An error occured while reconnection F: to [\\pc\share]
    the requested recource is in use

    connection has not be restored.


    So how to get network connections really active on system startup automatically (so without first browsing via My Computer)?


    BTW: this occurs on a Workgroup solution, just connecting 2 PC's, connected via tcp/ip using fixed IP addresses. Marinus: what network setup do you have problems with?





    Monday, October 22, 2007 6:44 AM
  • Hoi Hajo,

    the setup is Vista to a Buffalo TeraStation (Linux/Samba) on a LAN.

    I fixed it with SUBST but that's pretty ugly; I have to do SUBST S: T: and SUBST S: /e when I'm done syncing.

    S: is the letter of the mapped drive, which is available through Explorer.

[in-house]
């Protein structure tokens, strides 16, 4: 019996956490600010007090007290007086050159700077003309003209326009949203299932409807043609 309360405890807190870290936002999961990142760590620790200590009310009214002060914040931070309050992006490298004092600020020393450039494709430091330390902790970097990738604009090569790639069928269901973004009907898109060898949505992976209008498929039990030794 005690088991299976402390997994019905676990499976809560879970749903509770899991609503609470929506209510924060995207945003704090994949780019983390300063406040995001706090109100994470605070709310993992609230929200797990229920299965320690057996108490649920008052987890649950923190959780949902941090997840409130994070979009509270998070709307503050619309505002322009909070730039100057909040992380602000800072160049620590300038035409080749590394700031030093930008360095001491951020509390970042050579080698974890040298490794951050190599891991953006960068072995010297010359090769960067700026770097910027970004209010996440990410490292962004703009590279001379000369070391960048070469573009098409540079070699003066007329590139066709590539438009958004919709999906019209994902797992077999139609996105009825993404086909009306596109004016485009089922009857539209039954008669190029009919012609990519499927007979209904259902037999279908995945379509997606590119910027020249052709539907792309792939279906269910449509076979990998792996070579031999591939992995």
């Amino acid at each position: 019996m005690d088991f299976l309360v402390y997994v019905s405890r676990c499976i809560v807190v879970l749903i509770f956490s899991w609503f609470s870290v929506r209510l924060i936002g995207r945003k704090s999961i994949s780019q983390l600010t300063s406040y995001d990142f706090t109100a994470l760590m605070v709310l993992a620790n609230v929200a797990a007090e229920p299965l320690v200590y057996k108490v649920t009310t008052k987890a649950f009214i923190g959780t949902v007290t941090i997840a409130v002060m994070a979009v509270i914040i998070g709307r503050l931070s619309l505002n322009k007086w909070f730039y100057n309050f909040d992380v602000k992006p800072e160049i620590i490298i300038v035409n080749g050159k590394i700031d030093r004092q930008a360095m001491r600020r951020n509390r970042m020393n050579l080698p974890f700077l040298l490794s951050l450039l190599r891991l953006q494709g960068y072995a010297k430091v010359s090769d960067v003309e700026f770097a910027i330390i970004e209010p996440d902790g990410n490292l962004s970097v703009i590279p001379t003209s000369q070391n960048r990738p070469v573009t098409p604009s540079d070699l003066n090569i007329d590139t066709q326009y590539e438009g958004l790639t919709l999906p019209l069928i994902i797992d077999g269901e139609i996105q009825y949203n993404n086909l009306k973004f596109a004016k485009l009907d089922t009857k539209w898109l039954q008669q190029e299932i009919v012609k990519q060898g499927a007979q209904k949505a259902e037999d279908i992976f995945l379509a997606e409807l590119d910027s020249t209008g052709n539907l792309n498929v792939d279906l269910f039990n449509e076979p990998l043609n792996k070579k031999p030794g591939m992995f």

A normal solution would be nice. If you find out anything more then let us know.

    Thursday, October 25, 2007 9:10 PM
  • I've just come across this on my vista machine and NAS. 


    I used "cmd S:" from the start --> run menu and whilst the command window opened on the c drive, it then recognised the s: drive.



    Friday, January 18, 2008 4:40 PM
  • Hello.

    This is an old topic, I know, but it carried over to Windows 7 and this article came the closest to the issue I was searching for.  Through "trial and error" I found a solution to the problem I was seeing like this by:

    1) make sure the command prompt was opened as an administrator (allows access to all folders)

    2) use the command "net use <drive letter> \\<servername>\<sharename>" for the share you need to access

    I recommend trying this without running the prompt as an admin first to see if it does what you need.  In my case, I was copying shortcuts to the c:\users\public\desktop folder through a batch file to install custom utilites we use, so I required the admin access.